When hiring a freelancer online, there are a couple of things you should pay attention to. In this guide I will discuss these things and help you navigate the troubled waters. My recommendations are based on my own experience, advice I’ve gotten from other entrepreneurs, and online resources. In all cases I use oDesk as an example, because that’s the platform I’m most familiar with, but the lessons are general and should apply to any platform you use.

Geography

The first thing that you should consider is a bit counterintuitive: from where in the world do you want to hire? While you can find good professionals anywhere, some countries are more likely to deliver quality than others. India, Bangladesh, and Pakistan have a very different work culture from the West. Employees from those countries typically aren’t very creative, and have to be told exactly and in detail what to do**. Also, they are not big on taking responsibility. Consider them only for very basic and routine jobs that involve no uncertainty or creative thinking. It is important to keep specifically these countries in mind, because a lot of the applications to the jobs you post online will come from there.

Philippinos are also known for shirking responsibility and having trouble in meeting deadlines. They tend to be a bit more creative than Indians, though, and their English is generally excellent without a strong accent. Thailand, Malaysia, and Indonesia are popular locations for European and Australian expats, who will be able to deliver high quality work at lower prices because of the lower cost of living there. Eastern Europe and the Balkans generally offer hard-working people with a good education and Western values at a reasonable price. Particularly Romania is known for delivering excellent software developers for some reason.

In the US, Northwestern Europe, and Australia you can find the highest level of employees in any field, but you’ll be paying a hefty price for it. Southern Europe also has a sizeable pool of freelancers, but their English is often not as good. Prices there vary a lot. I consider them when I need to have something translated into Romance languages. South America isn’t as much of a hotspot for online freelancers, and they will generally have Spanish rather than English as their main language. The rest of Asia somehow hasn’t entered the online job market yet.

Keeping in mind these regional characteristics will help you focus your search for a freelancer. While you may target your search for a certain job at the whole world, you may end up wasting your time. More than once I had to weed through hundreds of useless applications, coming from areas that I knew in advance weren’t going to deliver.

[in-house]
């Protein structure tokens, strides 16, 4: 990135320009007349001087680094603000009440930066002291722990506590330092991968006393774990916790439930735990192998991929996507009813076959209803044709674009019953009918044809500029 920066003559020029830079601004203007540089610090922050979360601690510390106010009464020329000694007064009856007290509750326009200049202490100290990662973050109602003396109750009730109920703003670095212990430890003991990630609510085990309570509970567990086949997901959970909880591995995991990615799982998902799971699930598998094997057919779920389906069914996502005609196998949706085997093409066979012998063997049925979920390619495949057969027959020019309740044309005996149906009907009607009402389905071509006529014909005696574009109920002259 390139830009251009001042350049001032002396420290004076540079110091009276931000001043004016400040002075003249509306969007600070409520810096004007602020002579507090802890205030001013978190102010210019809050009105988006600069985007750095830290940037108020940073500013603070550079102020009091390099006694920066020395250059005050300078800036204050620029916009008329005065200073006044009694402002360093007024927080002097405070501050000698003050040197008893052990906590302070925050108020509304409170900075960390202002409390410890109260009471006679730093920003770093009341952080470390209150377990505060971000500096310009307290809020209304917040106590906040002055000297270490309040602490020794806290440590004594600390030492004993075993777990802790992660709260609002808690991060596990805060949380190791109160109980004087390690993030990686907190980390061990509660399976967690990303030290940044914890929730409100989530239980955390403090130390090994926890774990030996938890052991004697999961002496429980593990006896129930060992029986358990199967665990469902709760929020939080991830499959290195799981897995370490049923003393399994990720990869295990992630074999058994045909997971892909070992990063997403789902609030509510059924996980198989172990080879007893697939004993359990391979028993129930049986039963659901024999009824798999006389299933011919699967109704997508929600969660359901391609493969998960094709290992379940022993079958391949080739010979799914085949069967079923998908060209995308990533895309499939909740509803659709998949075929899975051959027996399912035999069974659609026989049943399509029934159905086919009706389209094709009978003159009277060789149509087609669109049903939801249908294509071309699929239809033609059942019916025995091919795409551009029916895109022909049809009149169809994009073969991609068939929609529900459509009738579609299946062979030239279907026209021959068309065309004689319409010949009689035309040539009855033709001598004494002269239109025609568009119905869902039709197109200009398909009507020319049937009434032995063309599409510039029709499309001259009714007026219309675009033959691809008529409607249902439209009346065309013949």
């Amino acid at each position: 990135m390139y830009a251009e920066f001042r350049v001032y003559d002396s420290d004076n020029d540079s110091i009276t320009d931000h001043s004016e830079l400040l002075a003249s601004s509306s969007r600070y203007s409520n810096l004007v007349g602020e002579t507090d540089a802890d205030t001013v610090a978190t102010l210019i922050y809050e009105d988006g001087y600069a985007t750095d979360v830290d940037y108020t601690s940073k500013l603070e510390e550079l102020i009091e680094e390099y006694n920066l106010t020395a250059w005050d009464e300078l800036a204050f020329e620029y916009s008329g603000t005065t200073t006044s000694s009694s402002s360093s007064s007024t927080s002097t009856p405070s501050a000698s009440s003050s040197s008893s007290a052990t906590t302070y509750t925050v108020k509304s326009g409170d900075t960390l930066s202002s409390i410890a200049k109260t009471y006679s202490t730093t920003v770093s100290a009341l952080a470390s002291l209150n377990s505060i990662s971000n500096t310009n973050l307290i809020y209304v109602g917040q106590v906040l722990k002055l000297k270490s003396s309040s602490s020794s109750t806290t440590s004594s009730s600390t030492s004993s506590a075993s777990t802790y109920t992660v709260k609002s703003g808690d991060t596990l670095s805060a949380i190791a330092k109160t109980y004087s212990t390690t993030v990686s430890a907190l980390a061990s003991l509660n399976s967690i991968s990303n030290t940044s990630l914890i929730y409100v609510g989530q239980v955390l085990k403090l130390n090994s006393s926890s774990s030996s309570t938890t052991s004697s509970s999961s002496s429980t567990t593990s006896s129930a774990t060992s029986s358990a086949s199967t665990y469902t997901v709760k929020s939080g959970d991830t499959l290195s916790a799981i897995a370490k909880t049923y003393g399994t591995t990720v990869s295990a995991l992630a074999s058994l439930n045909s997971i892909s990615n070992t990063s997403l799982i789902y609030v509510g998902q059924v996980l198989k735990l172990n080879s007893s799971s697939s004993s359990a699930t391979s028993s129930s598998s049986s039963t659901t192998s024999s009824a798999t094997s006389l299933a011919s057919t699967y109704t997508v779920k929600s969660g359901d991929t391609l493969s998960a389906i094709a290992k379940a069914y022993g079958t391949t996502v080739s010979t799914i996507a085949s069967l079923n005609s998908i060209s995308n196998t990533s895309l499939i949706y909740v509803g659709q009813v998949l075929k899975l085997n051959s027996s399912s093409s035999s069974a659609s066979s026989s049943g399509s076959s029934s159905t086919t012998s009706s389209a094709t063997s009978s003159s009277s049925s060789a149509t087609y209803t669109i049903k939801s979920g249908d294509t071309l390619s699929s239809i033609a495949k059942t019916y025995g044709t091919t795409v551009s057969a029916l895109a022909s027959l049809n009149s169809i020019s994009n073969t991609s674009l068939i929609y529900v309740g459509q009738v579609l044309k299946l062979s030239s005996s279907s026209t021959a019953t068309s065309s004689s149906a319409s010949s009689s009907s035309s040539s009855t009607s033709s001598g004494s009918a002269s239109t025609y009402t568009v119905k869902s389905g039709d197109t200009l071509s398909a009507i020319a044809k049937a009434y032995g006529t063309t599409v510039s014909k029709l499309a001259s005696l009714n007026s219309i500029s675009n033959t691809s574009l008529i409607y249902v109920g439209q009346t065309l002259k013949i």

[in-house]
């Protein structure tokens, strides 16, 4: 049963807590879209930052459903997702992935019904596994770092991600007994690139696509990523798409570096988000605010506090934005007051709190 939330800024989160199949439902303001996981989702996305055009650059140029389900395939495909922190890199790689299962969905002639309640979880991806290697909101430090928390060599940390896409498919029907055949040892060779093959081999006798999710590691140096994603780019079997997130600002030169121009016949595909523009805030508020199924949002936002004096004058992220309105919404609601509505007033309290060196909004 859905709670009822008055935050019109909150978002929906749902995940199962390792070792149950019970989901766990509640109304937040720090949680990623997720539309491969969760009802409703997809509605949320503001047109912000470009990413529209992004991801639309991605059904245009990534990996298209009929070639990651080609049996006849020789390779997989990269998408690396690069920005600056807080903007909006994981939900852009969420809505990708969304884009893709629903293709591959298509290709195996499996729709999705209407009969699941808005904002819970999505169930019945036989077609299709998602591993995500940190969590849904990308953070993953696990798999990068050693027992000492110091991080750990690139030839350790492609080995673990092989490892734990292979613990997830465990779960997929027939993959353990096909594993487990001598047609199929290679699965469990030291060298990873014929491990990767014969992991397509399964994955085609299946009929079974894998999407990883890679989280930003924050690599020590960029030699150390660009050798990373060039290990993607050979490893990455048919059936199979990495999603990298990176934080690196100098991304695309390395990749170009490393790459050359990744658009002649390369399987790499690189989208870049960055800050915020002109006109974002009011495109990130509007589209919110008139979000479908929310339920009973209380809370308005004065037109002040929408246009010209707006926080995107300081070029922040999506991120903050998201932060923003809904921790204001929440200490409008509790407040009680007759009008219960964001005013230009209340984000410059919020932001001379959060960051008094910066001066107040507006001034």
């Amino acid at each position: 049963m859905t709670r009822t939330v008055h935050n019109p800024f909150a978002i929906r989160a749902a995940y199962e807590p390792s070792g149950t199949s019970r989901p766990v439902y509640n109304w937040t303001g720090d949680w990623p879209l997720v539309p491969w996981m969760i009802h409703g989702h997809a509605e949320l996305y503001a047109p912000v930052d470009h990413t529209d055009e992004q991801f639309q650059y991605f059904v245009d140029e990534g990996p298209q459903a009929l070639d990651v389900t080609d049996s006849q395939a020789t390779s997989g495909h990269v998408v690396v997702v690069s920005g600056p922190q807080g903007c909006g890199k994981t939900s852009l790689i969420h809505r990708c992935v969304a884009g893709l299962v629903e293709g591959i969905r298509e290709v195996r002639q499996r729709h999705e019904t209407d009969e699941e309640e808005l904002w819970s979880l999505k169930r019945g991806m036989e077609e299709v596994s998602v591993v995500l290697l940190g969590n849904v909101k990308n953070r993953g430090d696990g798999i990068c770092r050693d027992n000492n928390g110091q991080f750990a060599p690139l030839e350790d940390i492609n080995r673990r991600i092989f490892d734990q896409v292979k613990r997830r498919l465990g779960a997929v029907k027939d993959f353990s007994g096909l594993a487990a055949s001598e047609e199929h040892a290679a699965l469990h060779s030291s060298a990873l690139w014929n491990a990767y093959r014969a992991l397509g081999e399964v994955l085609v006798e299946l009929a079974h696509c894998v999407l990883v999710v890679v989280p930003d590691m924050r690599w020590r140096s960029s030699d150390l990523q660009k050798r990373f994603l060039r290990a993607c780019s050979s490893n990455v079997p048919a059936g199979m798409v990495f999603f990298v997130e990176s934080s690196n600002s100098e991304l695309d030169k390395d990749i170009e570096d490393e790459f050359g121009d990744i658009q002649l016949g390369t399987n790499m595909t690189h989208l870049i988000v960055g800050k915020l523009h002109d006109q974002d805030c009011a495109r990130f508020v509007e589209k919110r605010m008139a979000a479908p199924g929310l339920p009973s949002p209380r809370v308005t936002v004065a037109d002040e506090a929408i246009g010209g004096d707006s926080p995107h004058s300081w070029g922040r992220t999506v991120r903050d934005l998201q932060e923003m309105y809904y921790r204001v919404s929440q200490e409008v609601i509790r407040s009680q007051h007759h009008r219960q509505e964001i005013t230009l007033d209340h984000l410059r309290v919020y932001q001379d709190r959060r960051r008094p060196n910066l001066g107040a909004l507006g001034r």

Hiring a freelancer

Once you’ve chosen your online platform and made a geographic selection of where you want a freelancer from, it’s time to start the search process. In part 2 of this guide I will go into the process of hiring a freelancer through oDesk in more detail.


COMING SOON: Part 2 of the complete guide to hiring freelancers online




*Elance and oDesk merged about a year ago, but have retained their respective websites. (Source: AllThingsD)

**I’m not trying to be a racist here. I’m sure there are wonderful, smart, creative, and dedicated people working from the Indian subcontinent. But in both my personal experience and in that of pretty much every online entrepreneur I’ve talked to, in 99 out of 100 cases you’ll have to deal with a big cultural barrier. Ignore my advice at your own peril.

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One thought on “The complete guide to hiring freelancers online – Part 1

  • Daisy

    It’s a really good article! Thank you! As much as I like Freelancer, I think that the best freelance job board is XPlace . It has higher hourly rates than the majority of other online marketplaces, doesn’t charge a commission from freelancers, and there are a lot of job opportunities (entry-level and more complex ones). An excellent website to make a freelance career!